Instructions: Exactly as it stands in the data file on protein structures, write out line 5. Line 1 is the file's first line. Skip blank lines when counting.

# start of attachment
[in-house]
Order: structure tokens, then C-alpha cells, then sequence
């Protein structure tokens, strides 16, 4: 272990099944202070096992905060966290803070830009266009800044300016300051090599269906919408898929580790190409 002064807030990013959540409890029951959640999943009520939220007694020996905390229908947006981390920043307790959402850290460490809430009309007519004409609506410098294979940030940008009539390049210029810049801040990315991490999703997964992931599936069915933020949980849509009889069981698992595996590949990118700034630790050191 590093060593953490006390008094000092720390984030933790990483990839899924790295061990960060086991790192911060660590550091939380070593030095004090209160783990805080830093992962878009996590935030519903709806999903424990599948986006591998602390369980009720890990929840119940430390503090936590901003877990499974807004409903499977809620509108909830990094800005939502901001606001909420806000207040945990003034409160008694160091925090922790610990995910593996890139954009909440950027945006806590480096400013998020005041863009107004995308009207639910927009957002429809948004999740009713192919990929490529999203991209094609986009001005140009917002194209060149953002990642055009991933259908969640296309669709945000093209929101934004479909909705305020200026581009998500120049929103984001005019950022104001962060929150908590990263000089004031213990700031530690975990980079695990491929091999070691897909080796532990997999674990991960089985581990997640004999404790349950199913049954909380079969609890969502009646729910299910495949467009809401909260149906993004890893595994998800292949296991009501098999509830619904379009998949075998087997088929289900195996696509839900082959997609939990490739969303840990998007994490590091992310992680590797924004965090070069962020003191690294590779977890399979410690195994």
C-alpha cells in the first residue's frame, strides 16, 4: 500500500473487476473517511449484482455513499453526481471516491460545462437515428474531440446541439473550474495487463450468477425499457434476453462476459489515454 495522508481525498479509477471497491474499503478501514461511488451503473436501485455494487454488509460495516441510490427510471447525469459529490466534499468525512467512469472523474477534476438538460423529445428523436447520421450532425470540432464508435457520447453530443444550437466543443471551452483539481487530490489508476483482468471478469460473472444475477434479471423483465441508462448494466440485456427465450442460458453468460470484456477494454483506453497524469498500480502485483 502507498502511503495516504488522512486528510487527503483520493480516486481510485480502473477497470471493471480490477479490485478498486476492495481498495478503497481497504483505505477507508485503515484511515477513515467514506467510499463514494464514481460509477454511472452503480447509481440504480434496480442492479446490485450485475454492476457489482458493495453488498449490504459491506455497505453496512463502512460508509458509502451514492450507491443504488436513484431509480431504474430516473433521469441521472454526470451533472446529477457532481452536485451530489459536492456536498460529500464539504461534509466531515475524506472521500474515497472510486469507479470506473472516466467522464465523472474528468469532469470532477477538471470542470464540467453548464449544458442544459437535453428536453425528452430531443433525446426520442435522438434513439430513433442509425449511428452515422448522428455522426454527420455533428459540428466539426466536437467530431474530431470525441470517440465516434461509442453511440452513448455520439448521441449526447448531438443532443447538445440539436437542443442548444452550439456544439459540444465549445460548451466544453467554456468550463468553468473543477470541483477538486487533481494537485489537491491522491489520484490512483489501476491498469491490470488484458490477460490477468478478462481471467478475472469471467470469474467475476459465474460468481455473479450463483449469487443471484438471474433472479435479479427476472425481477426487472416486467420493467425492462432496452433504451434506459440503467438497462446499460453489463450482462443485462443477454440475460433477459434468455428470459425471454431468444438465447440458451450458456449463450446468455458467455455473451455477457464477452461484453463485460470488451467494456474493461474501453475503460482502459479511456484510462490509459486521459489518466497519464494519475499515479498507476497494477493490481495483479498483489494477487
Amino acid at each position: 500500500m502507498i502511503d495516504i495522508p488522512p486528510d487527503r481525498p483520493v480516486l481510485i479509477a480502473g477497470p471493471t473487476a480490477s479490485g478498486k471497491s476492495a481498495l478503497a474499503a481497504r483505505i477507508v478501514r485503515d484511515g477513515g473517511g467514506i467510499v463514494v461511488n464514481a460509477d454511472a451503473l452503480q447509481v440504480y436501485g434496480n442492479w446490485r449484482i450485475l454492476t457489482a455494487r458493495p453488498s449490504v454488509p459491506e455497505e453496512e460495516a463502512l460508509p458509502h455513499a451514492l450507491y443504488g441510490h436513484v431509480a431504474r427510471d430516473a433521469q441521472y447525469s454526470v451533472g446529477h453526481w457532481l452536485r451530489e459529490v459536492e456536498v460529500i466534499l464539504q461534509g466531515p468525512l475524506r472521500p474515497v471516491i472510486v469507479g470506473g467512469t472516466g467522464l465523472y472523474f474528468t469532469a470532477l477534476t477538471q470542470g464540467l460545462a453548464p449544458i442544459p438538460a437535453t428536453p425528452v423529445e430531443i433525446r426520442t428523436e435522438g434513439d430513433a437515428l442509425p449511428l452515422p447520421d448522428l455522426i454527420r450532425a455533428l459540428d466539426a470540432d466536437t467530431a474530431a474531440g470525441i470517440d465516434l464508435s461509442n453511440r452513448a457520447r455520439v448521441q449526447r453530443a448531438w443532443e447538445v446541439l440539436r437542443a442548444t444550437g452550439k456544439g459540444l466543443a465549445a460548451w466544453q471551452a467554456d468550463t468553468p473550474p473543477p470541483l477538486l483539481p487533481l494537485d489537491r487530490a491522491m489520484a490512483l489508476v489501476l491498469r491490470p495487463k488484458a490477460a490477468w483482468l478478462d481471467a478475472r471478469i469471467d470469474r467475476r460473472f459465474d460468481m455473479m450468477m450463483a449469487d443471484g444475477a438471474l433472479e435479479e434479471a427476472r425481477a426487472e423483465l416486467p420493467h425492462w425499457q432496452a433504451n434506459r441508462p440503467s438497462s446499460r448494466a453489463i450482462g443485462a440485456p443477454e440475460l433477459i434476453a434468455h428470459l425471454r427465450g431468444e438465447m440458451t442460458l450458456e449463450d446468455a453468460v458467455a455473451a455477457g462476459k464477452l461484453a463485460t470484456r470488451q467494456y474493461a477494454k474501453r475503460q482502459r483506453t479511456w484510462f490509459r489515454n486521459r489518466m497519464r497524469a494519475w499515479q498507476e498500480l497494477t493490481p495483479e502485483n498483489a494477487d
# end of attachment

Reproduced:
Amino acid at each position: 500500500m502507498i502511503d495516504i495522508p488522512p486528510d487527503r481525498p483520493v480516486l481510485i479509477a480502473g477497470p471493471t473487476a480490477s479490485g478498486k471497491s476492495a481498495l478503497a474499503a481497504r483505505i477507508v478501514r485503515d484511515g477513515g473517511g467514506i467510499v463514494v461511488n464514481a460509477d454511472a451503473l452503480q447509481v440504480y436501485g434496480n442492479w446490485r449484482i450485475l454492476t457489482a455494487r458493495p453488498s449490504v454488509p459491506e455497505e453496512e460495516a463502512l460508509p458509502h455513499a451514492l450507491y443504488g441510490h436513484v431509480a431504474r427510471d430516473a433521469q441521472y447525469s454526470v451533472g446529477h453526481w457532481l452536485r451530489e459529490v459536492e456536498v460529500i466534499l464539504q461534509g466531515p468525512l475524506r472521500p474515497v471516491i472510486v469507479g470506473g467512469t472516466g467522464l465523472y472523474f474528468t469532469a470532477l477534476t477538471q470542470g464540467l460545462a453548464p449544458i442544459p438538460a437535453t428536453p425528452v423529445e430531443i433525446r426520442t428523436e435522438g434513439d430513433a437515428l442509425p449511428l452515422p447520421d448522428l455522426i454527420r450532425a455533428l459540428d466539426a470540432d466536437t467530431a474530431a474531440g470525441i470517440d465516434l464508435s461509442n453511440r452513448a457520447r455520439v448521441q449526447r453530443a448531438w443532443e447538445v446541439l440539436r437542443a442548444t444550437g452550439k456544439g459540444l466543443a465549445a460548451w466544453q471551452a467554456d468550463t468553468p473550474p473543477p470541483l477538486l483539481p487533481l494537485d489537491r487530490a491522491m489520484a490512483l489508476v489501476l491498469r491490470p495487463k488484458a490477460a490477468w483482468l478478462d481471467a478475472r471478469i469471467d470469474r467475476r460473472f459465474d460468481m455473479m450468477m450463483a449469487d443471484g444475477a438471474l433472479e435479479e434479471a427476472r425481477a426487472e423483465l416486467p420493467h425492462w425499457q432496452a433504451n434506459r441508462p440503467s438497462s446499460r448494466a453489463i450482462g443485462a440485456p443477454e440475460l433477459i434476453a434468455h428470459l425471454r427465450g431468444e438465447m440458451t442460458l450458456e449463450d446468455a453468460v458467455a455473451a455477457g462476459k464477452l461484453a463485460t470484456r470488451q467494456y474493461a477494454k474501453r475503460q482502459r483506453t479511456w484510462f490509459r489515454n486521459r489518466m497519464r497524469a494519475w499515479q498507476e498500480l497494477t493490481p495483479e502485483n498483489a494477487d